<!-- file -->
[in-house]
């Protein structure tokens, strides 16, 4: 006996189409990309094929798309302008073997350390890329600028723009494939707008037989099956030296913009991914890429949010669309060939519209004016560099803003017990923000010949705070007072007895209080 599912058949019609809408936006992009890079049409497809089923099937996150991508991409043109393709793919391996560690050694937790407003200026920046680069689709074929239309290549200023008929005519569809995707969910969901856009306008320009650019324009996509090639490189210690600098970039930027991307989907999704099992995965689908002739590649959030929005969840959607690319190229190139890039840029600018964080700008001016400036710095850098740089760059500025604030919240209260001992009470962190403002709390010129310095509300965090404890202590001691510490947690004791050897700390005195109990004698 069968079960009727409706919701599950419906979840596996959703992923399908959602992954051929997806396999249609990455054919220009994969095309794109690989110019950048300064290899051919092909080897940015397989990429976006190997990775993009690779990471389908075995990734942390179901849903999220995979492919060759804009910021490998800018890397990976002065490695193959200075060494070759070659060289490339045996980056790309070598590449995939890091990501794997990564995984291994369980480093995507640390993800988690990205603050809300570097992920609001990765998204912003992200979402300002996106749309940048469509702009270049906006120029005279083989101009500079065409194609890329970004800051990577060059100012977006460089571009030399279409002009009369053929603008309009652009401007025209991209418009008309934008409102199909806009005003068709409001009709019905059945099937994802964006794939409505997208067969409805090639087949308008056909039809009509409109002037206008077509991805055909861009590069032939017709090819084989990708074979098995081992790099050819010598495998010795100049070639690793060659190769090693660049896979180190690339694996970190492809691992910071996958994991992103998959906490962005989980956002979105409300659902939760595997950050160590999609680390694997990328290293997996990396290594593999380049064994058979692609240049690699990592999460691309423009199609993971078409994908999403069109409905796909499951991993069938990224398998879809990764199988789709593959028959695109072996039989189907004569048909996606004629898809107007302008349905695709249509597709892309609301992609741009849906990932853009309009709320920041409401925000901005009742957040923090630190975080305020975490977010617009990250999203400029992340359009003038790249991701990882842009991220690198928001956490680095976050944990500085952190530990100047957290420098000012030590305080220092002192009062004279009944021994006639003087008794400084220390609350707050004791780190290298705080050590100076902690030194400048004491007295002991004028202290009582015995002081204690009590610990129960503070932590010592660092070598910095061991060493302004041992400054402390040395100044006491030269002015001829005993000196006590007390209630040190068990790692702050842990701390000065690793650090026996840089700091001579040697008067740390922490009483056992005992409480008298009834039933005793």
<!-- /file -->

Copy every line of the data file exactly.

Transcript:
[in-house]
């Protein structure tokens, strides 16, 4: 006996189409990309094929798309302008073997350390890329600028723009494939707008037989099956030296913009991914890429949010669309060939519209004016560099803003017990923000010949705070007072007895209080 599912058949019609809408936006992009890079049409497809089923099937996150991508991409043109393709793919391996560690050694937790407003200026920046680069689709074929239309290549200023008929005519569809995707969910969901856009306008320009650019324009996509090639490189210690600098970039930027991307989907999704099992995965689908002739590649959030929005969840959607690319190229190139890039840029600018964080700008001016400036710095850098740089760059500025604030919240209260001992009470962190403002709390010129310095509300965090404890202590001691510490947690004791050897700390005195109990004698 069968079960009727409706919701599950419906979840596996959703992923399908959602992954051929997806396999249609990455054919220009994969095309794109690989110019950048300064290899051919092909080897940015397989990429976006190997990775993009690779990471389908075995990734942390179901849903999220995979492919060759804009910021490998800018890397990976002065490695193959200075060494070759070659060289490339045996980056790309070598590449995939890091990501794997990564995984291994369980480093995507640390993800988690990205603050809300570097992920609001990765998204912003992200979402300002996106749309940048469509702009270049906006120029005279083989101009500079065409194609890329970004800051990577060059100012977006460089571009030399279409002009009369053929603008309009652009401007025209991209418009008309934008409102199909806009005003068709409001009709019905059945099937994802964006794939409505997208067969409805090639087949308008056909039809009509409109002037206008077509991805055909861009590069032939017709090819084989990708074979098995081992790099050819010598495998010795100049070639690793060659190769090693660049896979180190690339694996970190492809691992910071996958994991992103998959906490962005989980956002979105409300659902939760595997950050160590999609680390694997990328290293997996990396290594593999380049064994058979692609240049690699990592999460691309423009199609993971078409994908999403069109409905796909499951991993069938990224398998879809990764199988789709593959028959695109072996039989189907004569048909996606004629898809107007302008349905695709249509597709892309609301992609741009849906990932853009309009709320920041409401925000901005009742957040923090630190975080305020975490977010617009990250999203400029992340359009003038790249991701990882842009991220690198928001956490680095976050944990500085952190530990100047957290420098000012030590305080220092002192009062004279009944021994006639003087008794400084220390609350707050004791780190290298705080050590100076902690030194400048004491007295002991004028202290009582015995002081204690009590610990129960503070932590010592660092070598910095061991060493302004041992400054402390040395100044006491030269002015001829005993000196006590007390209630040190068990790692702050842990701390000065690793650090026996840089700091001579040697008067740390922490009483056992005992409480008298009834039933005793």